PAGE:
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Growing 'kidult' trend takes toy industry by storm
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Kris Kringle and his minions might be working overtime, as adults who are considered young at heart – aptly nicknamed "kidults" – are taking the toy industry by storm.
Every leading dictionary defines "kidults" – also playfully known as "adultescents" – as young or middle-aged adults who adopt childlike interests. But because, unlike most children, adults have money, they're contributing a whopping $9 billion to the toy industry this year, despite inflation.
And what, some experts suggest, is at the heart of their costly cheer? Nostalgia.
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Several academics have dedicated their studies to the exploration of a phenomenon called "reminiscence bumps," a period of time during which certain age groups have the scientific tendency to become more nostalgic for their pasts. According to group consensus, young adults who reach the age of 25 years old may be most prone to experiencing a reminiscence bump, while those in their late 30s – the age at which more women are now having children – are also trending toward nostalgia.
Young adults who have children may be especially influenced by the trappings of a reminiscence bump.
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"I have an 11-year-old who likes to tell me that she's into vintage," nationally recognized parenting and lifestyle expert Amanda Mushro told Fox News Digital Tuesday. "In fact, the ‘vintage’ is the stuff that I liked at her age."
"I think when we have kids of a certain age, and they are discovering these toys for the very first time… something that you had as a child and you're like, ‘oh, my gosh, I look, I loved that when I was a kid,’ right?… It's something that you might want to get for them, but really it's for you."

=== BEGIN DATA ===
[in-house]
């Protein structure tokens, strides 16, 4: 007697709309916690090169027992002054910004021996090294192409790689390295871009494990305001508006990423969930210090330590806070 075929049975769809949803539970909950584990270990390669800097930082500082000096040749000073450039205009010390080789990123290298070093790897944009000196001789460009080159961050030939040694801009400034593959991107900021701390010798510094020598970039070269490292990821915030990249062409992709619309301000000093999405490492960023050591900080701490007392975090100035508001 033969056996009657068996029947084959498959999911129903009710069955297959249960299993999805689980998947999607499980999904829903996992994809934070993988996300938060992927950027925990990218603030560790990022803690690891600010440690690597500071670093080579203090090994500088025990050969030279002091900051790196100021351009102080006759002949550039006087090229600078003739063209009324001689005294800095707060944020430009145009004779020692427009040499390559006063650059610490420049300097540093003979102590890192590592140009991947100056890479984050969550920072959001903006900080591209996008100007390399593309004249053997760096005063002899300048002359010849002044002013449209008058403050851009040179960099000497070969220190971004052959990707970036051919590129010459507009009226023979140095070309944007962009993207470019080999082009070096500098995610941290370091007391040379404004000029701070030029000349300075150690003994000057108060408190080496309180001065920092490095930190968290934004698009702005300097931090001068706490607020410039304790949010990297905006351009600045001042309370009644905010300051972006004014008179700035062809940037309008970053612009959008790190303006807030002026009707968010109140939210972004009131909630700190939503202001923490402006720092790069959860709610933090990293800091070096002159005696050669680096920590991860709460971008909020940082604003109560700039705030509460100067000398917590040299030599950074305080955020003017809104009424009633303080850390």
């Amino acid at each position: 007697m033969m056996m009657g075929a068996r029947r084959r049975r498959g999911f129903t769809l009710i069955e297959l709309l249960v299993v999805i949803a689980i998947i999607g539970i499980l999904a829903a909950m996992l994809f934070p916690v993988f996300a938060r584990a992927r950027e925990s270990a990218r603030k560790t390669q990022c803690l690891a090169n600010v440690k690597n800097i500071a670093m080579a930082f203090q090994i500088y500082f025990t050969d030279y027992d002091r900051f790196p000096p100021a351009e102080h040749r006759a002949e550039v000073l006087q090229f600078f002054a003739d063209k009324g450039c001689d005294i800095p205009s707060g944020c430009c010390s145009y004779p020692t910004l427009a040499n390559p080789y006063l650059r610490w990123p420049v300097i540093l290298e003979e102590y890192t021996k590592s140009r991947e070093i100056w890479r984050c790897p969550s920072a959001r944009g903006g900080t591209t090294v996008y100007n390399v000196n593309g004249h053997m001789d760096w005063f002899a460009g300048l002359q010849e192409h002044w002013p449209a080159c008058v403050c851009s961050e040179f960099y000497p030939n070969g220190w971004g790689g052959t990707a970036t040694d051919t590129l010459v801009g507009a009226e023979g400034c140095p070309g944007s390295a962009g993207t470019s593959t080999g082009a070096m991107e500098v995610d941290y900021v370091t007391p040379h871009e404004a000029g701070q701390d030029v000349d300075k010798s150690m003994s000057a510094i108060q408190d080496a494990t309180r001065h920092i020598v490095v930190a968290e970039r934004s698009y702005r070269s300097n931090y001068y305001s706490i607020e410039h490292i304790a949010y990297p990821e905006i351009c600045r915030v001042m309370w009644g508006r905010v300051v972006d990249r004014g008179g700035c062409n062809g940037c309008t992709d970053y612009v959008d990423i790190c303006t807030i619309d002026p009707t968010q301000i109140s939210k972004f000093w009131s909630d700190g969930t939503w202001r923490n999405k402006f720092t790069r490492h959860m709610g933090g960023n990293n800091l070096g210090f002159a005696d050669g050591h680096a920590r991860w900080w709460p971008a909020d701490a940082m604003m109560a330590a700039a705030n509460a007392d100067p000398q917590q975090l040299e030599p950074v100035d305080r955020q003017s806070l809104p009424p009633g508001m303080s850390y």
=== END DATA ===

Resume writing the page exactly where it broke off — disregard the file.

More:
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But age isn't the only factor. Mushro cited the height of the ongoing global pandemic as bringing not just parents and children closer together, but also aligning their interests.
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"During COVID, we were playing so much more with our kids, and we're searching for toys, games and puzzles and more activities to keep our kids entertained," Mushro explained. "And so I think for a lot of us, we were searching for all these different items. And then there'll be times when your kids would get up and walk away, and you're still building the LEGOs, or you're still doing the coloring book…"
"So I think maybe we're more aware of what's the on the market now because we were looking for all of these extra activities for our kids, and then we started seeing things that we were interested in," Musho continued, adding that certain toys can serve as more productive outlets for adults over social media and other controversial trends.
"Now, I'm not just scrolling on TikTok for hours, but maybe I'll put together this LEGO set as opposed to just, you know, scrolling,"
“Maybe we’re trying to be more real… striving to be more mindful.” – Parenting and Lifestyle Expert Amanda Mushro
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"Maybe we're trying to be more real. We're striving to be more mindful. We're not trying to scroll on our phones or our tablets as much. Maybe we're trying to be more health conscious that we're not just overindulging," Mushro added, crediting the "feeling of accomplishment" that many toys like LEGO, puzzles and more can bring as an impetus behind the rise in sales.
But manufacturers like LEGO, the largest toy company in the world, aren't just appealing to adults – they're targeting them.